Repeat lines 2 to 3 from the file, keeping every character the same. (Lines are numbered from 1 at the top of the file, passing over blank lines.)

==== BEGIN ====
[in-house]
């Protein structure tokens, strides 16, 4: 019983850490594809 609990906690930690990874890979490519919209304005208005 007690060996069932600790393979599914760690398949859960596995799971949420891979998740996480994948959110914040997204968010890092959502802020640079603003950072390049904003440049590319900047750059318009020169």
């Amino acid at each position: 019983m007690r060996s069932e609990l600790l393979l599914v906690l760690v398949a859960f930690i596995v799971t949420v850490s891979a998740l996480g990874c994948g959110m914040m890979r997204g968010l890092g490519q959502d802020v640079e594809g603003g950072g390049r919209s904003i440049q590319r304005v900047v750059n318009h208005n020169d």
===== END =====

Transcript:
């Protein structure tokens, strides 16, 4: 019983850490594809 609990906690930690990874890979490519919209304005208005 007690060996069932600790393979599914760690398949859960596995799971949420891979998740996480994948959110914040997204968010890092959502802020640079603003950072390049904003440049590319900047750059318009020169």
């Amino acid at each position: 019983m007690r060996s069932e609990l600790l393979l599914v906690l760690v398949a859960f930690i596995v799971t949420v850490s891979a998740l996480g990874c994948g959110m914040m890979r997204g968010l890092g490519q959502d802020v640079e594809g603003g950072g390049r919209s904003i440049q590319r304005v900047v750059n318009h208005n020169d």